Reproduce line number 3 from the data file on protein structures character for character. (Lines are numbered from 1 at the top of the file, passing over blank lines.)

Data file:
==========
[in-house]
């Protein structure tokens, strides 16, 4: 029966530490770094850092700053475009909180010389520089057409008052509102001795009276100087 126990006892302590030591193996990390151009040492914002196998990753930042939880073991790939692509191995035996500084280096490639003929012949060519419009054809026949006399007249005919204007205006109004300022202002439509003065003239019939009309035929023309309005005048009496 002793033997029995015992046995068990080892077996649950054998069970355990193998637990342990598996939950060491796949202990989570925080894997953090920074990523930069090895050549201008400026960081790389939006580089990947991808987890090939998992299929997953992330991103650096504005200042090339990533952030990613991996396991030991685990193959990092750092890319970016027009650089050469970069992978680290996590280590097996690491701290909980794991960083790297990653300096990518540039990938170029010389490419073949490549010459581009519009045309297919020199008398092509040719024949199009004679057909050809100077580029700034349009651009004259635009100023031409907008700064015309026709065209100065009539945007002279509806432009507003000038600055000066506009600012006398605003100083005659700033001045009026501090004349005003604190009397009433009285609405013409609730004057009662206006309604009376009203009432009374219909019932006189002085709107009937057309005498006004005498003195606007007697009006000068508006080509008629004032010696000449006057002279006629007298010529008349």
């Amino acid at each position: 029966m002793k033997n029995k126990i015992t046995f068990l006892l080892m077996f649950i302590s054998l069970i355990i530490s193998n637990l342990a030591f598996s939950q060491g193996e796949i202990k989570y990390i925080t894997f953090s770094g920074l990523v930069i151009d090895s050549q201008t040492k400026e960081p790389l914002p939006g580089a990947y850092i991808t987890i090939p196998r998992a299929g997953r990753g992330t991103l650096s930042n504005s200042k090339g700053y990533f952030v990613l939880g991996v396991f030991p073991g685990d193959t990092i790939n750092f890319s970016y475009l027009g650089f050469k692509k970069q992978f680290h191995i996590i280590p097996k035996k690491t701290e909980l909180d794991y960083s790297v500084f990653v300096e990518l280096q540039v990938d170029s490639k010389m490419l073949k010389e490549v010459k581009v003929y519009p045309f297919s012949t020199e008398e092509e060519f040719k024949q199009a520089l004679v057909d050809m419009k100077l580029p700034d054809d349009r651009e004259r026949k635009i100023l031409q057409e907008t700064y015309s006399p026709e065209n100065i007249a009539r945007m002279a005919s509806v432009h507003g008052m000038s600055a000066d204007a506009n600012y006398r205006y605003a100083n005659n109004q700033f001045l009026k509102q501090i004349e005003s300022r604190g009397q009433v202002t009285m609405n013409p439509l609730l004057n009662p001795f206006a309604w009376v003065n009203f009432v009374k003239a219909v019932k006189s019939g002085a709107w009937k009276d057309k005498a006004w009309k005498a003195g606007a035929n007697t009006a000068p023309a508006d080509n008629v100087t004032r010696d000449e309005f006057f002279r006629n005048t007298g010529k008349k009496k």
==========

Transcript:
């Amino acid at each position: 029966m002793k033997n029995k126990i015992t046995f068990l006892l080892m077996f649950i302590s054998l069970i355990i530490s193998n637990l342990a030591f598996s939950q060491g193996e796949i202990k989570y990390i925080t894997f953090s770094g920074l990523v930069i151009d090895s050549q201008t040492k400026e960081p790389l914002p939006g580089a990947y850092i991808t987890i090939p196998r998992a299929g997953r990753g992330t991103l650096s930042n504005s200042k090339g700053y990533f952030v990613l939880g991996v396991f030991p073991g685990d193959t990092i790939n750092f890319s970016y475009l027009g650089f050469k692509k970069q992978f680290h191995i996590i280590p097996k035996k690491t701290e909980l909180d794991y960083s790297v500084f990653v300096e990518l280096q540039v990938d170029s490639k010389m490419l073949k010389e490549v010459k581009v003929y519009p045309f297919s012949t020199e008398e092509e060519f040719k024949q199009a520089l004679v057909d050809m419009k100077l580029p700034d054809d349009r651009e004259r026949k635009i100023l031409q057409e907008t700064y015309s006399p026709e065209n100065i007249a009539r945007m002279a005919s509806v432009h507003g008052m000038s600055a000066d204007a506009n600012y006398r205006y605003a100083n005659n109004q700033f001045l009026k509102q501090i004349e005003s300022r604190g009397q009433v202002t009285m609405n013409p439509l609730l004057n009662p001795f206006a309604w009376v003065n009203f009432v009374k003239a219909v019932k006189s019939g002085a709107w009937k009276d057309k005498a006004w009309k005498a003195g606007a035929n007697t009006a000068p023309a508006d080509n008629v100087t004032r010696d000449e309005f006057f002279r006629n005048t007298g010529k008349k009496k």